Fischer and Grassley said they’re working closely together and hope to get a measure moving through Congress. With other provisions of the nation’s mandatory livestock price reporting system set to expire, they’re looking to leverage that deadline to pass provisions beefing up cash sales yet this year.
Grassley said it would be helpful if consumer groups would throw their support behind the legislation. They should be decrying the high prices being charged for beef at a time cattlemen aren’t making money, he said.
While President Joe Biden has expressed support, it would help if the president made clear to Democratic leadership in Congress that “I want to have this problem solved,” Grassley said.
“If the cattle feeders are getting screwed by the big packers, that ought to be high on the agenda of the leadership of the Ag Committee,” Grassley said.
Fischer said another barrier is the fact there isn’t always agreement among producers.
“We need the industry to come together, which is difficult,” she said. “These are rugged individualists.”
Even without legislative action, the Biden administration has announced a series of executive orders and initiatives it says would increase competition and make agriculture markets fairer for both producers and consumers.
One Biden executive order directs the USDA to consider new rules under the Packers and Stockyards Act to make it easier for farmers to bring and win claims against packers for unfair practices.
The Packers and Stockyards Act was passed by Congress in 1921 to protect poultry, hog and cattle farmers from unfair, deceptive and anti-competitive practices within meat markets.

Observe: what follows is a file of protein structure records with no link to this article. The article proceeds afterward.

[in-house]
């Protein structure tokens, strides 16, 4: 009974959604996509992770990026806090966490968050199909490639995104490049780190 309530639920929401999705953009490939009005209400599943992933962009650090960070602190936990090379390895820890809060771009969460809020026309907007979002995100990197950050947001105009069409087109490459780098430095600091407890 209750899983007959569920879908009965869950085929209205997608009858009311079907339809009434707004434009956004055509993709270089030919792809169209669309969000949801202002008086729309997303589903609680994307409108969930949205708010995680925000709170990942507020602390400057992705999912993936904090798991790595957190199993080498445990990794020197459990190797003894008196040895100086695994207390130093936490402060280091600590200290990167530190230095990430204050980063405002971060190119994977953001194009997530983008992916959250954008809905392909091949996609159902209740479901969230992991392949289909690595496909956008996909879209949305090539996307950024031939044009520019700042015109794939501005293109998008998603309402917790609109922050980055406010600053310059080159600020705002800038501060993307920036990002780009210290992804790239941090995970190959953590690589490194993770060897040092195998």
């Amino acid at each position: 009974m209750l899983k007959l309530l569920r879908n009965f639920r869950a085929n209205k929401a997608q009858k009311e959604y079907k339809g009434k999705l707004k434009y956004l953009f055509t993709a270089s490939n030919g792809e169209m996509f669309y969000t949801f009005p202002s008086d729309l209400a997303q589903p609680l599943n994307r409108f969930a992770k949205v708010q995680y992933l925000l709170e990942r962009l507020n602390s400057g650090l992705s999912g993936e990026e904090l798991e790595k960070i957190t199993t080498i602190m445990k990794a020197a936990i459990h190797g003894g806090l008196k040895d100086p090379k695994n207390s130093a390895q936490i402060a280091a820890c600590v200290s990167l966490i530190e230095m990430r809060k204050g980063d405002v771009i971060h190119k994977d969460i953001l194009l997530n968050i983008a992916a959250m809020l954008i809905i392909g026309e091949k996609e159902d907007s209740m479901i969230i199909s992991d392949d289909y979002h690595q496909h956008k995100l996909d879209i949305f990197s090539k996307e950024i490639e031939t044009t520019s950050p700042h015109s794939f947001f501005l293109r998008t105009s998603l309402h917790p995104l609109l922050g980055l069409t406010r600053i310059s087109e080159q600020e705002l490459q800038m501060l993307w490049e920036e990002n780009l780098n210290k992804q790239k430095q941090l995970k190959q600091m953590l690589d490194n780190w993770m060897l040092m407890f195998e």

But some producer groups say the act’s provisions have been watered down over time by court decisions and rule interpretations, shifting more power to packers. The packing industry is also more concentrated now than when the law was passed a century ago.
One proposed rule change would protect farmers from retaliation. Producers have expressed concerns that if they turn down packer bids, the buying representatives can retaliate by simply not showing up next time.
During a White House press briefing on the measures, Agriculture Secretary Tom Vilsack recounted a recent conversation he had with a beef producer in Council Bluffs who said he was losing $150 on every head of cattle he sold, while seeing the packer make $1,800 after processing the same animal.
“Our job is to make sure that farmer gets a fair price and that when I go to the grocery store and I’m in the checkout line, I’m paying a fair price,” said Vilsack, a former Iowa governor.
Hansen warned that packers will fight hard against any changes. He noted that when Vilsack as President Barack Obama’s ag secretary similarly sought livestock rules changes, packers got a rider attached to a budget bill and defunded the effort.
“That’s raw political power,” Hansen said.
But with increased understanding of the problem and rising bipartisan support, Hansen said he’s cautiously optimistic something can be done this time.
“We have a set of opportunities and a variety of friends right now that we haven’t had for a very long time — maybe ever,” he said. “But we have to make a commitment that we will actually follow through. Because we are running out of time.”